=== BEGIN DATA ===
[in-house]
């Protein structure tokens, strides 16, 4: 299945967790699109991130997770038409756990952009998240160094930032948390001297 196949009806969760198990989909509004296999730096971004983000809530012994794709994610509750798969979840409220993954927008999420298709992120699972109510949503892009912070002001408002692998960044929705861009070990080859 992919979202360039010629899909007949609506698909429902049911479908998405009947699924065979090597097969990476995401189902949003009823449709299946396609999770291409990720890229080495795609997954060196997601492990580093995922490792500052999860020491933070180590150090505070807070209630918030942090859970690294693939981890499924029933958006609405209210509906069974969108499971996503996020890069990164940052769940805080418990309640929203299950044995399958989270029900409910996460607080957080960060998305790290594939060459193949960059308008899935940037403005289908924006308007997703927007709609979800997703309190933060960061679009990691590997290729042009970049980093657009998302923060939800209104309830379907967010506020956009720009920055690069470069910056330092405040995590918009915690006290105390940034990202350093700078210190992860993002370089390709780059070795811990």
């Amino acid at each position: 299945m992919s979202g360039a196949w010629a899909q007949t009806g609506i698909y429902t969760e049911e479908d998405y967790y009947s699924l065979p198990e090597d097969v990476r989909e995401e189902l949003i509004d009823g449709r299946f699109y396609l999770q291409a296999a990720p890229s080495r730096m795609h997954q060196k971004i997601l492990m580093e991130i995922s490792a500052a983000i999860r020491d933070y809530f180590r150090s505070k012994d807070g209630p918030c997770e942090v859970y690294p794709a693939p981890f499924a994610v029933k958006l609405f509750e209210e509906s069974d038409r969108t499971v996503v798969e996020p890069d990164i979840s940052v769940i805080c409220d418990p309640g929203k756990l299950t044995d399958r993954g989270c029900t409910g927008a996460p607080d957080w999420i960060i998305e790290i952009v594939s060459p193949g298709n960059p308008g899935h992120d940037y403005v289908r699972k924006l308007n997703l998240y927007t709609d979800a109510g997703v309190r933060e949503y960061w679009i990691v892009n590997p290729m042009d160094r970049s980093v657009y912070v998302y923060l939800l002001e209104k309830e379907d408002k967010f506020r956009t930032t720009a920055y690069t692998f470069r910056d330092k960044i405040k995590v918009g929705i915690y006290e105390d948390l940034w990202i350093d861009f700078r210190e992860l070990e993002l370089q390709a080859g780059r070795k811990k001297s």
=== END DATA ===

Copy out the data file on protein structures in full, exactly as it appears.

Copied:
[in-house]
């Protein structure tokens, strides 16, 4: 299945967790699109991130997770038409756990952009998240160094930032948390001297 196949009806969760198990989909509004296999730096971004983000809530012994794709994610509750798969979840409220993954927008999420298709992120699972109510949503892009912070002001408002692998960044929705861009070990080859 992919979202360039010629899909007949609506698909429902049911479908998405009947699924065979090597097969990476995401189902949003009823449709299946396609999770291409990720890229080495795609997954060196997601492990580093995922490792500052999860020491933070180590150090505070807070209630918030942090859970690294693939981890499924029933958006609405209210509906069974969108499971996503996020890069990164940052769940805080418990309640929203299950044995399958989270029900409910996460607080957080960060998305790290594939060459193949960059308008899935940037403005289908924006308007997703927007709609979800997703309190933060960061679009990691590997290729042009970049980093657009998302923060939800209104309830379907967010506020956009720009920055690069470069910056330092405040995590918009915690006290105390940034990202350093700078210190992860993002370089390709780059070795811990």
């Amino acid at each position: 299945m992919s979202g360039a196949w010629a899909q007949t009806g609506i698909y429902t969760e049911e479908d998405y967790y009947s699924l065979p198990e090597d097969v990476r989909e995401e189902l949003i509004d009823g449709r299946f699109y396609l999770q291409a296999a990720p890229s080495r730096m795609h997954q060196k971004i997601l492990m580093e991130i995922s490792a500052a983000i999860r020491d933070y809530f180590r150090s505070k012994d807070g209630p918030c997770e942090v859970y690294p794709a693939p981890f499924a994610v029933k958006l609405f509750e209210e509906s069974d038409r969108t499971v996503v798969e996020p890069d990164i979840s940052v769940i805080c409220d418990p309640g929203k756990l299950t044995d399958r993954g989270c029900t409910g927008a996460p607080d957080w999420i960060i998305e790290i952009v594939s060459p193949g298709n960059p308008g899935h992120d940037y403005v289908r699972k924006l308007n997703l998240y927007t709609d979800a109510g997703v309190r933060e949503y960061w679009i990691v892009n590997p290729m042009d160094r970049s980093v657009y912070v998302y923060l939800l002001e209104k309830e379907d408002k967010f506020r956009t930032t720009a920055y690069t692998f470069r910056d330092k960044i405040k995590v918009g929705i915690y006290e105390d948390l940034w990202i350093d861009f700078r210190e992860l070990e993002l370089q390709a080859g780059r070795k811990k001297s």